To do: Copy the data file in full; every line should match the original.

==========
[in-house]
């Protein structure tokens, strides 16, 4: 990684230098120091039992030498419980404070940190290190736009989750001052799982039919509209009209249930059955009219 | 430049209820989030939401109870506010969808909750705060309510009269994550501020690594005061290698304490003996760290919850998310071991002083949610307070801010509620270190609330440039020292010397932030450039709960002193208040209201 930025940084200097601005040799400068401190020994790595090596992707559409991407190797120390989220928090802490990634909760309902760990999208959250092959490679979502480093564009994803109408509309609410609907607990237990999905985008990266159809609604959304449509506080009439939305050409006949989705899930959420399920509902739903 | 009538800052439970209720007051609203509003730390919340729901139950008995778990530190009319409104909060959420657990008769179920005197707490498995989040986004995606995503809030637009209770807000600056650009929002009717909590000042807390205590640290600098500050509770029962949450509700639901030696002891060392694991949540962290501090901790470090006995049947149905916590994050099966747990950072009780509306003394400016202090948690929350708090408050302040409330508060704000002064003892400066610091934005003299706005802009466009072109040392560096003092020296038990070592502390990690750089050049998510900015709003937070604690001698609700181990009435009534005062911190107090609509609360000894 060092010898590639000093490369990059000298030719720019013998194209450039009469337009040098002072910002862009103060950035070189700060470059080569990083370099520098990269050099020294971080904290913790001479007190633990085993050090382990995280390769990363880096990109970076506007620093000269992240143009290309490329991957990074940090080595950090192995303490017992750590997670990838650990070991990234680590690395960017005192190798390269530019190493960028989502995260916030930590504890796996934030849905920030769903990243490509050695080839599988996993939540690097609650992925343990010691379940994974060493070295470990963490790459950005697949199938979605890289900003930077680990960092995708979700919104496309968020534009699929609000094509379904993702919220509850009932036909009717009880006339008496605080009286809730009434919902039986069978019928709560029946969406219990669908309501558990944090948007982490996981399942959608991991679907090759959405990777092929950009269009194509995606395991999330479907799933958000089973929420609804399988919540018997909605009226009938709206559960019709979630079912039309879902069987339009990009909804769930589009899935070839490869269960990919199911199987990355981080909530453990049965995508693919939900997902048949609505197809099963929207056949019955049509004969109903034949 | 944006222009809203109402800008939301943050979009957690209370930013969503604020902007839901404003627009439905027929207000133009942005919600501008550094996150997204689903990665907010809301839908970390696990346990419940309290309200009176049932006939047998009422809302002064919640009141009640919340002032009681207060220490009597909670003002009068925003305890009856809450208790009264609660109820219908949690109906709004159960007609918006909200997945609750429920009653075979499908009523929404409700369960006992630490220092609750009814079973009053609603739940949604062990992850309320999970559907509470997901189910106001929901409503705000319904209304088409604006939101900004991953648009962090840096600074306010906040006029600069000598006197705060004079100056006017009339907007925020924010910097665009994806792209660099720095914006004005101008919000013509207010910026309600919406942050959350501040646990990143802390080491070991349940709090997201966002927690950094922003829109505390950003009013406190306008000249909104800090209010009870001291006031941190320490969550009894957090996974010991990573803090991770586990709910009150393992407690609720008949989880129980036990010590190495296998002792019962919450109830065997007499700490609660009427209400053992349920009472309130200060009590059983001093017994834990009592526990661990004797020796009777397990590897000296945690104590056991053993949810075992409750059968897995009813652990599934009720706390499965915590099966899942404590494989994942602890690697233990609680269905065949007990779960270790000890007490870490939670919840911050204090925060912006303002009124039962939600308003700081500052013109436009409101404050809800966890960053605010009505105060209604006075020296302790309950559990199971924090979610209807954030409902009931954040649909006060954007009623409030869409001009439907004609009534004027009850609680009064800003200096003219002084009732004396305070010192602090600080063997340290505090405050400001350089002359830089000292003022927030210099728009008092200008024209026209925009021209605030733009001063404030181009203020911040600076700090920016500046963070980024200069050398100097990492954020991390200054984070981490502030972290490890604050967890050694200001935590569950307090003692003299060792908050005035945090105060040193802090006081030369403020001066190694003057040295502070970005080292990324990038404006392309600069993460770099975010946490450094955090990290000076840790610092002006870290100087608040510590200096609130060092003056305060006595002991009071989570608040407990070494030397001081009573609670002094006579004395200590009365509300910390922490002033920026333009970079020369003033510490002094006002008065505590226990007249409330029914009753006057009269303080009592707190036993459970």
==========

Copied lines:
[in-house]
């Protein structure tokens, strides 16, 4: 990684230098120091039992030498419980404070940190290190736009989750001052799982039919509209009209249930059955009219 | 430049209820989030939401109870506010969808909750705060309510009269994550501020690594005061290698304490003996760290919850998310071991002083949610307070801010509620270190609330440039020292010397932030450039709960002193208040209201 930025940084200097601005040799400068401190020994790595090596992707559409991407190797120390989220928090802490990634909760309902760990999208959250092959490679979502480093564009994803109408509309609410609907607990237990999905985008990266159809609604959304449509506080009439939305050409006949989705899930959420399920509902739903 | 009538800052439970209720007051609203509003730390919340729901139950008995778990530190009319409104909060959420657990008769179920005197707490498995989040986004995606995503809030637009209770807000600056650009929002009717909590000042807390205590640290600098500050509770029962949450509700639901030696002891060392694991949540962290501090901790470090006995049947149905916590994050099966747990950072009780509306003394400016202090948690929350708090408050302040409330508060704000002064003892400066610091934005003299706005802009466009072109040392560096003092020296038990070592502390990690750089050049998510900015709003937070604690001698609700181990009435009534005062911190107090609509609360000894 060092010898590639000093490369990059000298030719720019013998194209450039009469337009040098002072910002862009103060950035070189700060470059080569990083370099520098990269050099020294971080904290913790001479007190633990085993050090382990995280390769990363880096990109970076506007620093000269992240143009290309490329991957990074940090080595950090192995303490017992750590997670990838650990070991990234680590690395960017005192190798390269530019190493960028989502995260916030930590504890796996934030849905920030769903990243490509050695080839599988996993939540690097609650992925343990010691379940994974060493070295470990963490790459950005697949199938979605890289900003930077680990960092995708979700919104496309968020534009699929609000094509379904993702919220509850009932036909009717009880006339008496605080009286809730009434919902039986069978019928709560029946969406219990669908309501558990944090948007982490996981399942959608991991679907090759959405990777092929950009269009194509995606395991999330479907799933958000089973929420609804399988919540018997909605009226009938709206559960019709979630079912039309879902069987339009990009909804769930589009899935070839490869269960990919199911199987990355981080909530453990049965995508693919939900997902048949609505197809099963929207056949019955049509004969109903034949 | 944006222009809203109402800008939301943050979009957690209370930013969503604020902007839901404003627009439905027929207000133009942005919600501008550094996150997204689903990665907010809301839908970390696990346990419940309290309200009176049932006939047998009422809302002064919640009141009640919340002032009681207060220490009597909670003002009068925003305890009856809450208790009264609660109820219908949690109906709004159960007609918006909200997945609750429920009653075979499908009523929404409700369960006992630490220092609750009814079973009053609603739940949604062990992850309320999970559907509470997901189910106001929901409503705000319904209304088409604006939101900004991953648009962090840096600074306010906040006029600069000598006197705060004079100056006017009339907007925020924010910097665009994806792209660099720095914006004005101008919000013509207010910026309600919406942050959350501040646990990143802390080491070991349940709090997201966002927690950094922003829109505390950003009013406190306008000249909104800090209010009870001291006031941190320490969550009894957090996974010991990573803090991770586990709910009150393992407690609720008949989880129980036990010590190495296998002792019962919450109830065997007499700490609660009427209400053992349920009472309130200060009590059983001093017994834990009592526990661990004797020796009777397990590897000296945690104590056991053993949810075992409750059968897995009813652990599934009720706390499965915590099966899942404590494989994942602890690697233990609680269905065949007990779960270790000890007490870490939670919840911050204090925060912006303002009124039962939600308003700081500052013109436009409101404050809800966890960053605010009505105060209604006075020296302790309950559990199971924090979610209807954030409902009931954040649909006060954007009623409030869409001009439907004609009534004027009850609680009064800003200096003219002084009732004396305070010192602090600080063997340290505090405050400001350089002359830089000292003022927030210099728009008092200008024209026209925009021209605030733009001063404030181009203020911040600076700090920016500046963070980024200069050398100097990492954020991390200054984070981490502030972290490890604050967890050694200001935590569950307090003692003299060792908050005035945090105060040193802090006081030369403020001066190694003057040295502070970005080292990324990038404006392309600069993460770099975010946490450094955090990290000076840790610092002006870290100087608040510590200096609130060092003056305060006595002991009071989570608040407990070494030397001081009573609670002094006579004395200590009365509300910390922490002033920026333009970079020369003033510490002094006002008065505590226990007249409330029914009753006057009269303080009592707190036993459970």